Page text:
"The decision about when to pursue an advanced degree in nursing is very personal," said Tammy King, MSN, RN, CRRN, CMS, chief nurse executive at Shepherd Center, Atlanta. "I began with my associate's degree in nursing, which prepared me very well for the workplace. After awhile, I wanted to make a career out of nursing and respected my profession, so I earned a BSN."
King knew she wanted to go on for a master's degree, but waited 4 years to choose the right path. "My clinical experiences during those years helped me narrow down my field of study," she said. "Even though I was a rehab nurse, I chose a specialty in geriatrics that I felt would inform and broaden my practice, and that has served me well."
Freedom to Explore
Jennifer Twaddell, MSN, RN, assistant professor in the department of nursing at the University of North Carolina at Pembroke, supported King's recommendations. "When you go through a BSN program, it's essentially a process of jumping through hoops to complete the requirements," she said. "A master's program allows you the freedom to explore your own ideas and interests, but students who come right from the BSN to MSN may not have developed those interests and can still feel it's still a process of jumping through hoops. I waited 7 years before going back for my MSN, and that was a good choice for me."
Not Quite Ready
Joann Preece, BSN, RN, clinical educator for surgical services at Middlesex Hospital, Middletown, CT, was a diploma school grad and enrolled in a BSN program in 1997. "I was young and immature, and soon blew it off," she recalled. "Four years later, with some experience under my belt, I signed up for a BSN program and graduated in 2006."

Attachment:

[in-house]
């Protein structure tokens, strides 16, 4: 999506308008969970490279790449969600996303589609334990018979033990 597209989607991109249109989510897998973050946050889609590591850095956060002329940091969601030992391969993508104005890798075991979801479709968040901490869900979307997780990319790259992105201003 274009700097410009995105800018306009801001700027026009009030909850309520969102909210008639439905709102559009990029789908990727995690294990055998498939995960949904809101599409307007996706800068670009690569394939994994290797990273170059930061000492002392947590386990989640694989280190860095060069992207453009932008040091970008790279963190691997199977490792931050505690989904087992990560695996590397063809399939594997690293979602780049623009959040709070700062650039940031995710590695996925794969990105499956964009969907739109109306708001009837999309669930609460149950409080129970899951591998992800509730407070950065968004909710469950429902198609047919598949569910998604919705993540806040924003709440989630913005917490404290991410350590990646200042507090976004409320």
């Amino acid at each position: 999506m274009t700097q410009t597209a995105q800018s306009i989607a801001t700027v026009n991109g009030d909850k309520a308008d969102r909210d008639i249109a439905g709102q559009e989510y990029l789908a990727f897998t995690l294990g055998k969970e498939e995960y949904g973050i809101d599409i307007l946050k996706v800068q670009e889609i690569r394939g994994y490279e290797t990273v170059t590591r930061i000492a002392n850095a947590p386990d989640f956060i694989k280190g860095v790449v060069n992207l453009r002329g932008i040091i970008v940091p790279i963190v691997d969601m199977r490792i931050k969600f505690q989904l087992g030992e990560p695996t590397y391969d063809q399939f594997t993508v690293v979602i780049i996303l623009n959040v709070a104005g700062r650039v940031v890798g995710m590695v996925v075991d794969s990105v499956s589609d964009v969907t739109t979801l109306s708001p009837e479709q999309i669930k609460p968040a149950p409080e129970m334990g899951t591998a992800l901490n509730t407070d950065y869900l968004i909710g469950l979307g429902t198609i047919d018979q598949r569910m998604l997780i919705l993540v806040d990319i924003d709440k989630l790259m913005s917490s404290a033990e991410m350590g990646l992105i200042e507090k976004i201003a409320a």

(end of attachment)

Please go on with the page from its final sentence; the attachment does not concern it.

Preece made the commitment to graduate school with a little help from her friends, and will graduate next May. "My 11 years in PACU taught me so much, and gave me the opportunity to grow up," she said. "My colleagues encouraged me by saying, 'You'd be a great teacher!' and the director of surgical services, Barbara Thompson, MSN, RN, CNOR, served as a role model when she attended the same graduate program. She gave me that little push: 'If you really want to do it, you should go for it and see it through!'"
Ability to Relate
For Philecia Grant, MSN, FNP, med/surg staff nurse at Long Island Jewish Medical Center, New Hyde Park, NY, who started her career with an ADN, the road to an advanced nursing degree has been a continuous learning journey.
"I felt earning a BSN would broaden my perspective, so I earned my BSN as a part-time student in 2003, and then my MSN with an FNP focus in 2007. I'm definitely glad I had real experience before going for those degrees, and that I continued to work during both of those programs, because the clinical experiences gave me the ability to relate to what the instructors were talking about in class. The combination of work and school tied everything together for me, so I didn't have to learn all of the concepts from scratch."
Working Toward a Goal
Melanie Gawlik, BS, RN, assistant nurse manager on the orthopedic trauma/neuro unit at Scripps Memorial Hospital, La Jolla, CA, is currently earning a graduate degree at California State University, Dominguez Hills, as the latest step in a goal-oriented educational journey. "I earned my BS in biochemistry and cellular biology as a pre-med major, and then realized I wanted to be a nurse," she said. "I earned my ADN from a private nursing school, but always intended to go on for an accelerated BSN-MSN program."
In addition to working at the hospital, Gawlik is rounding off her resume by teaching in an MSN program. "I have a long-term goal of becoming a hospital administrator, and that's been my driving force to continue my education and professional development," she said. "I wanted to earn my master's before having children, and in 3-4 years, I may pursue my doctorate in nursing practice."